“These men were true explorers who shared a distinct spirit of adventure, and a deep passion for exploring and protecting the world’s oceans,” OceanGate Expeditions said in a statement.Â
“Our hearts are with these five souls and every member of their families during this tragic time.”
An unmanned deep-sea robot deployed from a Canadian ship discovered the wreckage of the submersible on Thursday morning about 488 metres from the bow of the century-old wreck, 4km below the surface, US coast guard Rear Admiral John Mauger said at a press conference.
“The debris is consistent with a catastrophic loss of the pressure chamber,” Mauger said.
Rescue teams from several countries have spent days searching thousands of square miles of open seas with planes and ships for any sign of the 6.7-metre Titan, operated by US-based OceanGate Expeditions.
The submersible lost contact on Sunday morning with its support ship about an hour and 45 minutes into what should have been a two-hour descent.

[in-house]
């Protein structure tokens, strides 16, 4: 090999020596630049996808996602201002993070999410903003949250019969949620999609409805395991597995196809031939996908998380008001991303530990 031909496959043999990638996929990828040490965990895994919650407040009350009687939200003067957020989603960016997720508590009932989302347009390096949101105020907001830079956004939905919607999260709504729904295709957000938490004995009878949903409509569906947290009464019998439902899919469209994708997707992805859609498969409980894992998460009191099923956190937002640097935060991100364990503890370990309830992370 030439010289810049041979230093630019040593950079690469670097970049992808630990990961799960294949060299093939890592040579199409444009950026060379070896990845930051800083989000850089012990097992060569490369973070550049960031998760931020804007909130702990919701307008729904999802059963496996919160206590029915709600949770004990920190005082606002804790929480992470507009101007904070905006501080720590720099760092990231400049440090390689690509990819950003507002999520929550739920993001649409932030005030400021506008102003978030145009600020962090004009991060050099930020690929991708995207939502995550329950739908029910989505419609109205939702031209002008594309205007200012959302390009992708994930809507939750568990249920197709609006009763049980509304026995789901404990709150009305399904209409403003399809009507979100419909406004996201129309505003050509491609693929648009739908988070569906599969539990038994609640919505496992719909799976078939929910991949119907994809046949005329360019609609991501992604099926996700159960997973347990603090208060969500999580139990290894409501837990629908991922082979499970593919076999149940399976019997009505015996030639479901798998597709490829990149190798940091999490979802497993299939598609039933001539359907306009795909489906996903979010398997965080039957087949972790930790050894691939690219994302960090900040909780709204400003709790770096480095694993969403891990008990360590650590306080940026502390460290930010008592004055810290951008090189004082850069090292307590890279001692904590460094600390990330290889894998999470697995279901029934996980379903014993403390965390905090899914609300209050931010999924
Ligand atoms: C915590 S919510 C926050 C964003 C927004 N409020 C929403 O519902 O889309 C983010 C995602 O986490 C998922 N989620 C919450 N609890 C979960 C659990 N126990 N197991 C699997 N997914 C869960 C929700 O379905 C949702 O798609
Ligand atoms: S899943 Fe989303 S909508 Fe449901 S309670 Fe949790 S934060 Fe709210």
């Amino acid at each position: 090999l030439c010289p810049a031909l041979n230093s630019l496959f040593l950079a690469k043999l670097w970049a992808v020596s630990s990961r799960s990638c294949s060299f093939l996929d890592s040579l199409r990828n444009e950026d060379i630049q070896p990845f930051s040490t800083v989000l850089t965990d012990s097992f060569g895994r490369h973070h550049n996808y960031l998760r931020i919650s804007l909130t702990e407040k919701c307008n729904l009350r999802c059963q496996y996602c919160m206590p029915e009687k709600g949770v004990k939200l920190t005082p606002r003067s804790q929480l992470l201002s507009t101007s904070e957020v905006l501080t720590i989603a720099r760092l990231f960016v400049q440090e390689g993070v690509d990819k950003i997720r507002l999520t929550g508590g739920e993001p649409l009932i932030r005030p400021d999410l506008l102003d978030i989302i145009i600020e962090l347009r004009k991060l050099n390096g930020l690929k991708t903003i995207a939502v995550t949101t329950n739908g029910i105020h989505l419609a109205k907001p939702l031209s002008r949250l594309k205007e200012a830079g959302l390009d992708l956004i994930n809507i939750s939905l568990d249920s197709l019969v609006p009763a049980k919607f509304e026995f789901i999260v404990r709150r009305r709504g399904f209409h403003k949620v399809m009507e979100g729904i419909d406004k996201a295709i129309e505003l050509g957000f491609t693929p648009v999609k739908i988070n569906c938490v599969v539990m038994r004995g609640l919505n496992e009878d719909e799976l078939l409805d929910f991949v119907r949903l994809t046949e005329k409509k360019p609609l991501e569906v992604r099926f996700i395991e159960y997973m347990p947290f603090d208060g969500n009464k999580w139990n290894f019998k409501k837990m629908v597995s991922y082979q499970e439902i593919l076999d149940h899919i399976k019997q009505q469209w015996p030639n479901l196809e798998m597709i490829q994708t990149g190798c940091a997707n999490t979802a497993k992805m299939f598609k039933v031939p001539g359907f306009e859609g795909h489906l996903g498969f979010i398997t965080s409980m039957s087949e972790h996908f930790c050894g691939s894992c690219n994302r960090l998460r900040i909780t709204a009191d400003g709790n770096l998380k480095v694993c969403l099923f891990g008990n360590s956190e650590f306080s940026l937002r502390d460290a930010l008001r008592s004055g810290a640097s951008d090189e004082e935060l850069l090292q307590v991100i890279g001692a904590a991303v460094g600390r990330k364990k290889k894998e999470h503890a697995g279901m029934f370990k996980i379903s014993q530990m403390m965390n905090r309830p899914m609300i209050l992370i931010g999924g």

The five people aboard included the British billionaire and explorer Hamish Harding, 58; Pakistani-born business magnate Shahzada Dawood, 48, and his 19-year-old son, Suleman, both British citizens; French oceanographer and Titanic expert Paul-Henri Nargeolet, 77, who had visited the wreck dozens of times; and Stockton Rush, the US founder and chief executive of OceanGate, who was piloting the submersible.
“He is where he really loved being,” Nargeolet’s daughter Sidonie said on Thursday before the discovery of the debris was announced.
The detection of undersea noises on Tuesday and Wednesday using sonar buoys dropped from Canadian aircraft had temporarily offered hope that the people on board the submersible were alive and trying to communicate by banging on the hull.
But officials warned that analysis of the sound was inconclusive and that the noises might not have emanated from the Titan at all.
Even if the Titan was intact, the air supply on board was estimated at 96 hours when it entered the water on Sunday about 8am, meaning that the occupants likely would have run out of oxygen by Thursday morning.
The Titanic, which sank in 1912 on its maiden voyage after hitting an iceberg, killing more than 1500 people, lies about 1450km east of Cape Cod, Massachusetts, and 640km south of St John’s, Newfoundland.